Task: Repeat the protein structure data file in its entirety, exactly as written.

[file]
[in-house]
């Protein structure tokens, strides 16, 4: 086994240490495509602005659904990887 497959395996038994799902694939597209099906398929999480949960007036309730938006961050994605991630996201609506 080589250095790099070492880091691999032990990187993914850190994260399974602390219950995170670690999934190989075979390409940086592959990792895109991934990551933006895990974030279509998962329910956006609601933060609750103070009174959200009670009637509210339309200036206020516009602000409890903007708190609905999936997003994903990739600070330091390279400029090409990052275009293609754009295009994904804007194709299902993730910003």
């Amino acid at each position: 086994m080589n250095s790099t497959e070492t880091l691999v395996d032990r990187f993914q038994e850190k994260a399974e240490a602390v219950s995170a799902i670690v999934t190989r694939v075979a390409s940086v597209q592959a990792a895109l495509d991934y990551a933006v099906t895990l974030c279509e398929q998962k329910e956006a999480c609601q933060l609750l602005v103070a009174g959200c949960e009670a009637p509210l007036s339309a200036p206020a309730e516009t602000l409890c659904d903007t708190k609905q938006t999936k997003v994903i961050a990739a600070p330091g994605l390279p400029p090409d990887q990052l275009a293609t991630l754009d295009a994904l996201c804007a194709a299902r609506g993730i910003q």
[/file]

[in-house]
């Protein structure tokens, strides 16, 4: 086994240490495509602005659904990887 497959395996038994799902694939597209099906398929999480949960007036309730938006961050994605991630996201609506 080589250095790099070492880091691999032990990187993914850190994260399974602390219950995170670690999934190989075979390409940086592959990792895109991934990551933006895990974030279509998962329910956006609601933060609750103070009174959200009670009637509210339309200036206020516009602000409890903007708190609905999936997003994903990739600070330091390279400029090409990052275009293609754009295009994904804007194709299902993730910003």
């Amino acid at each position: 086994m080589n250095s790099t497959e070492t880091l691999v395996d032990r990187f993914q038994e850190k994260a399974e240490a602390v219950s995170a799902i670690v999934t190989r694939v075979a390409s940086v597209q592959a990792a895109l495509d991934y990551a933006v099906t895990l974030c279509e398929q998962k329910e956006a999480c609601q933060l609750l602005v103070a009174g959200c949960e009670a009637p509210l007036s339309a200036p206020a309730e516009t602000l409890c659904d903007t708190k609905q938006t999936k997003v994903i961050a990739a600070p330091g994605l390279p400029p090409d990887q990052l275009a293609t991630l754009d295009a994904l996201c804007a194709a299902r609506g993730i910003q």